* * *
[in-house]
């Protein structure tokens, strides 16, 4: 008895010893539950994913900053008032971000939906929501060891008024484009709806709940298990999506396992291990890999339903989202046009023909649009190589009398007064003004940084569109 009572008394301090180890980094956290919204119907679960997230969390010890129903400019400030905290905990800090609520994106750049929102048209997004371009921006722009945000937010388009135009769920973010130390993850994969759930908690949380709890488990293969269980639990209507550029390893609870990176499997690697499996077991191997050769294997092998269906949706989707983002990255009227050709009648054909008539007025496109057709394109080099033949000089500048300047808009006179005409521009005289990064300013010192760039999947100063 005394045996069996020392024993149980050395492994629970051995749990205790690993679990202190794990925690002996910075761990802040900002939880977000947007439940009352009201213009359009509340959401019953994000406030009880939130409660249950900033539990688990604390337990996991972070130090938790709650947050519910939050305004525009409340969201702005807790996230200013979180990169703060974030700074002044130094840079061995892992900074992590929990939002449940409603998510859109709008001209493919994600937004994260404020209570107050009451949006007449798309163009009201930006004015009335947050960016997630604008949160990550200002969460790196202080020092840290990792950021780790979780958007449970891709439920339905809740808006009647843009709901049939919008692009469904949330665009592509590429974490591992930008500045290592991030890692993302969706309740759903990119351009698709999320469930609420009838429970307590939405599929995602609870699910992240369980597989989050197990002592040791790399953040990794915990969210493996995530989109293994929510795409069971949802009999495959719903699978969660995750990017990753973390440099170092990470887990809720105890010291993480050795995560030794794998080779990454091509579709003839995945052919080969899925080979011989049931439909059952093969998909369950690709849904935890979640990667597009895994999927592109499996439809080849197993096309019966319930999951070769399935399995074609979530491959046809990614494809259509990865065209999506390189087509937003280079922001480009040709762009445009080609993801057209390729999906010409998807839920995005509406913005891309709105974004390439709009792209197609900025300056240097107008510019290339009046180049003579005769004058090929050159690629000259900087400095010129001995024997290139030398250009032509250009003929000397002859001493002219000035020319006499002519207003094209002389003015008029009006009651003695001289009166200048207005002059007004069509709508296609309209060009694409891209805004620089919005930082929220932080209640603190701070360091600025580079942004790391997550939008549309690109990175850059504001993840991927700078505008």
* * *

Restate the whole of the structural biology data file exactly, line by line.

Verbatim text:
[in-house]
């Protein structure tokens, strides 16, 4: 008895010893539950994913900053008032971000939906929501060891008024484009709806709940298990999506396992291990890999339903989202046009023909649009190589009398007064003004940084569109 009572008394301090180890980094956290919204119907679960997230969390010890129903400019400030905290905990800090609520994106750049929102048209997004371009921006722009945000937010388009135009769920973010130390993850994969759930908690949380709890488990293969269980639990209507550029390893609870990176499997690697499996077991191997050769294997092998269906949706989707983002990255009227050709009648054909008539007025496109057709394109080099033949000089500048300047808009006179005409521009005289990064300013010192760039999947100063 005394045996069996020392024993149980050395492994629970051995749990205790690993679990202190794990925690002996910075761990802040900002939880977000947007439940009352009201213009359009509340959401019953994000406030009880939130409660249950900033539990688990604390337990996991972070130090938790709650947050519910939050305004525009409340969201702005807790996230200013979180990169703060974030700074002044130094840079061995892992900074992590929990939002449940409603998510859109709008001209493919994600937004994260404020209570107050009451949006007449798309163009009201930006004015009335947050960016997630604008949160990550200002969460790196202080020092840290990792950021780790979780958007449970891709439920339905809740808006009647843009709901049939919008692009469904949330665009592509590429974490591992930008500045290592991030890692993302969706309740759903990119351009698709999320469930609420009838429970307590939405599929995602609870699910992240369980597989989050197990002592040791790399953040990794915990969210493996995530989109293994929510795409069971949802009999495959719903699978969660995750990017990753973390440099170092990470887990809720105890010291993480050795995560030794794998080779990454091509579709003839995945052919080969899925080979011989049931439909059952093969998909369950690709849904935890979640990667597009895994999927592109499996439809080849197993096309019966319930999951070769399935399995074609979530491959046809990614494809259509990865065209999506390189087509937003280079922001480009040709762009445009080609993801057209390729999906010409998807839920995005509406913005891309709105974004390439709009792209197609900025300056240097107008510019290339009046180049003579005769004058090929050159690629000259900087400095010129001995024997290139030398250009032509250009003929000397002859001493002219000035020319006499002519207003094209002389003015008029009006009651003695001289009166200048207005002059007004069509709508296609309209060009694409891209805004620089919005930082929220932080209640603190701070360091600025580079942004790391997550939008549309690109990175850059504001993840991927700078505008």